You know what I hate about the Suicide Squad guys, sight unseen? Everything. I despise nihilism as an entertainment concept, and I cringe at the idea of Jared Leto doing everything he can to out-demon and out-contort Heath Ledger and Jack Nicholson, and I loathe the idea of Will Smith pretending to be one of these guys as a career rejuvenation move, and I hate the fact that a huge audience is dying to see this thing. Because they love the idea of embracing nihilism beyond the reach of the law or social judgment. Grunting, cackling sociopaths too caught up in their cheap bad-ass posturings and anti-social swagger to give a damn about anyone or anything other than themselves…yeah! If anyone was stupid enough to inquire about their presidential preference, they’d almost certainly go for the Trumpster. The all-media screening isn’t until Tuesday, but if Suicide Squad was set in the mid ’60s somebody would say that “they kill, they maim and they call information for numbers they could easily look up in the book.”
At the very least the trailer for Rod Lurie‘s Killing Reagan (National Geographic, 10.16), which is based on Bill O’Reilly and Martin Dugard‘s partly disputed account of the March ’81 shooting of President Ronald Reagan, suggests that the film might be half decent, at least in terms of Tim Matheson‘s performance as the Gipper. John Hinckley‘s letters to Jodie Foster makes for difficult listening, but as far as I can tell they’re straight from the page.
With the “bad” Ben-Hur opening three weeks hence on 8.19, you’d think there’d be interest in the Aero or the American Cinematheque screening a DCP of the “good” 1959 version…no? Anyone can high-def stream the Wyler version at the drop of a hat, but I’ve never seen it projected with a full 2.76:1 aspect ratio. (The two or three times I’ve seen it in a theatre it’s always been shown at 2.55:1.) I suspect that the ’59 film hasn’t been screened because original rights holder MGM is a producing partner of the Timur Bekmambetov version, and fresh impressions of the Wyler (which is far from a great film but is (a) lucid and sturdy in a stodgy sort of way and (b) has a chariot-race sequence second to none) aren’t going to do the newbie any favors.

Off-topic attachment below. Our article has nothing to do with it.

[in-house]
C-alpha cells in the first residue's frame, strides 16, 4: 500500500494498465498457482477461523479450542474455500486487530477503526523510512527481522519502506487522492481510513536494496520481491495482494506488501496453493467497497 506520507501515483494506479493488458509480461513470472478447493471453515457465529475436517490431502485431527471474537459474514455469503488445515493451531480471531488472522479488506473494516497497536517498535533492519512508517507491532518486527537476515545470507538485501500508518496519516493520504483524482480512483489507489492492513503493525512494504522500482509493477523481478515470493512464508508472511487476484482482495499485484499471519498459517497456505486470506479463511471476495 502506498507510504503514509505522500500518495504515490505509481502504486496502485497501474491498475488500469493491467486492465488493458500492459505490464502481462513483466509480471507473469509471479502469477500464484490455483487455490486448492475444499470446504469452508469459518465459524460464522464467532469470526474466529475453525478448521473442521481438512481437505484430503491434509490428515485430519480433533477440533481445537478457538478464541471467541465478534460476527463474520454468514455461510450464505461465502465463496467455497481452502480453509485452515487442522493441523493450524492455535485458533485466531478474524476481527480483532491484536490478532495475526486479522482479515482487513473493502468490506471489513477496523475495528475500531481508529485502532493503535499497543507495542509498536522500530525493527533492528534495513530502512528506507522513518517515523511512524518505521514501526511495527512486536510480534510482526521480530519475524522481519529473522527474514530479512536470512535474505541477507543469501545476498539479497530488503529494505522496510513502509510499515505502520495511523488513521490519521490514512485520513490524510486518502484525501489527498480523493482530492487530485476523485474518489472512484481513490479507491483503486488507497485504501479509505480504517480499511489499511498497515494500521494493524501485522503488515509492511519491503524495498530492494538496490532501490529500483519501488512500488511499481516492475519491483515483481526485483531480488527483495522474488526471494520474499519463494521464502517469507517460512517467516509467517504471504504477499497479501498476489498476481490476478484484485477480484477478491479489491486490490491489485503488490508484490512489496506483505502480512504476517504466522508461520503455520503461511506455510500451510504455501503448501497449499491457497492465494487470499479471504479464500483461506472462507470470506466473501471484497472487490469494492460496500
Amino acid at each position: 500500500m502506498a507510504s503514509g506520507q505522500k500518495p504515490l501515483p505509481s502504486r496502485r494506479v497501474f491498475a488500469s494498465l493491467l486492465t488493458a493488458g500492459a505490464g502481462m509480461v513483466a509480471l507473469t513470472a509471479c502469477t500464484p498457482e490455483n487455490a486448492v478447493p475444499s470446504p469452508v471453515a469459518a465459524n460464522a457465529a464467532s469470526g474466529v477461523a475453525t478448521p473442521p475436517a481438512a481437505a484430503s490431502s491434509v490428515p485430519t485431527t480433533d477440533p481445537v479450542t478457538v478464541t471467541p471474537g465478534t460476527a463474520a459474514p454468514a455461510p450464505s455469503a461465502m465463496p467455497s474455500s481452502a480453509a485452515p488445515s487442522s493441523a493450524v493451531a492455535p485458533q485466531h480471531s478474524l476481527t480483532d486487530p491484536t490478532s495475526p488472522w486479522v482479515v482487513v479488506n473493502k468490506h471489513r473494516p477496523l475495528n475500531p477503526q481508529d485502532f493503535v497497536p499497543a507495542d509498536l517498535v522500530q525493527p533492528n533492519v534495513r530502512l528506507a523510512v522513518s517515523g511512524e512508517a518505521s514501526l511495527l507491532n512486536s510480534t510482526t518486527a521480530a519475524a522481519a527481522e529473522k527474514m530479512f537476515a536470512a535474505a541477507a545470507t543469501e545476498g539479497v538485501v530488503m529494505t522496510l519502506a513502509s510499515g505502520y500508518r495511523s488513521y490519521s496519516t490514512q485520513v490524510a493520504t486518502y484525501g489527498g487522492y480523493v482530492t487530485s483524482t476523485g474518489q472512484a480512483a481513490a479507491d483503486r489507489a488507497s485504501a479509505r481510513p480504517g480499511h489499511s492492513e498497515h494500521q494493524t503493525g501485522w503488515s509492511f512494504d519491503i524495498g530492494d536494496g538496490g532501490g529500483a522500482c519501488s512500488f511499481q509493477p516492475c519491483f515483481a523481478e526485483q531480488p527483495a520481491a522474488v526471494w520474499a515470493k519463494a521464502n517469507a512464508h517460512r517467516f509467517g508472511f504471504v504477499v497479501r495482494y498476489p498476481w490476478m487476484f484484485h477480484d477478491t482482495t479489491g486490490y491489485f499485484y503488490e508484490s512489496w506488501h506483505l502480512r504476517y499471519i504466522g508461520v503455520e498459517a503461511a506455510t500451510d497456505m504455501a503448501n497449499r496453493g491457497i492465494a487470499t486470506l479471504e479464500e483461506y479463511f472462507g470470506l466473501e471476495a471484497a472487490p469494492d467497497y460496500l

I’m told, by the way, that so far the new Ben-Hur isn’t tracking all that well.
If Jason Bourne was a tenth-grade student who had finished the year with a 57% grade average, he would have to take the class again during summer school. The Metacritic rating stands at 58%, almost exactly that of Rotten Tomatoes. Spoiler: I’ve thought and thought about Alicia Vikander‘s half-humanist, half-duplicitous CIA character, and I can’t decide who she really was or what she was really after. I’m not sure Vikander herself knew when she was performing the role. When she realizes that she’s been recorded saying things that indicate she’s been insincere in a discussion with Matt Damon, she says “shit” as in “curses! foiled again!” So she’s an untrustworthy baddie? That’s not what her actions indicate throughout most of the film so I don’t get it. And I’m not sure that I care either way. The not-bad Bourne made $4.2 million last night in nearly 3000 theaters. It will probably bring in between $55 and $60 million by Sunday night.
Zhang Yimou‘s The Great Wall (Universal, 2.17.17) was previously slated to open globally on 11.23.16. It’s now opening in China in December and stateside two months later. The Wiki boilerplate calls it “an American-Chinese 3D science fantasy adventure-monster action film“…good God. Despite the screenwriting contributions of Tony Gilroy, Carlo Bernard, Doug Miro, Max Brooks, Edward Zwick and Marshall Herskovitz, this is obviously made for folks in the cheap seats. Costarring Matt “paycheck” Damon, Jing Tian, Pedro Pascal, Willem Dafoe, Andy Lau. Filmed in China on a budget of $135 million — almost modest by U.S. standards. Everyone will speak English.